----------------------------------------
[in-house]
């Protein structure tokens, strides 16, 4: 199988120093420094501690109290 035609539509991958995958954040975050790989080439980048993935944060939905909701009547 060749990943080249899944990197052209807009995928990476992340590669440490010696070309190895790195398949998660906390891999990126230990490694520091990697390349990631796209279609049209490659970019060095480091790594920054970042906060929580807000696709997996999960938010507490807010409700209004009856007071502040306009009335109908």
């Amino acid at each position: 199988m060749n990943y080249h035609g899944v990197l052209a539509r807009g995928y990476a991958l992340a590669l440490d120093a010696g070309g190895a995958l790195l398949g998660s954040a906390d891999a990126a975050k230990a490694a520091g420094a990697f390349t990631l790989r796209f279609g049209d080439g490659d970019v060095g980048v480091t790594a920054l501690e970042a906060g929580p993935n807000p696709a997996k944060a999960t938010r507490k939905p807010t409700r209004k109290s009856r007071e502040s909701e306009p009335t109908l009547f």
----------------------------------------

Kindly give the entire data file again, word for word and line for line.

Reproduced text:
[in-house]
């Protein structure tokens, strides 16, 4: 199988120093420094501690109290 035609539509991958995958954040975050790989080439980048993935944060939905909701009547 060749990943080249899944990197052209807009995928990476992340590669440490010696070309190895790195398949998660906390891999990126230990490694520091990697390349990631796209279609049209490659970019060095480091790594920054970042906060929580807000696709997996999960938010507490807010409700209004009856007071502040306009009335109908």
């Amino acid at each position: 199988m060749n990943y080249h035609g899944v990197l052209a539509r807009g995928y990476a991958l992340a590669l440490d120093a010696g070309g190895a995958l790195l398949g998660s954040a906390d891999a990126a975050k230990a490694a520091g420094a990697f390349t990631l790989r796209f279609g049209d080439g490659d970019v060095g980048v480091t790594a920054l501690e970042a906060g929580p993935n807000p696709a997996k944060a999960t938010r507490k939905p807010t409700r209004k109290s009856r007071e502040s909701e306009p009335t109908l009547f």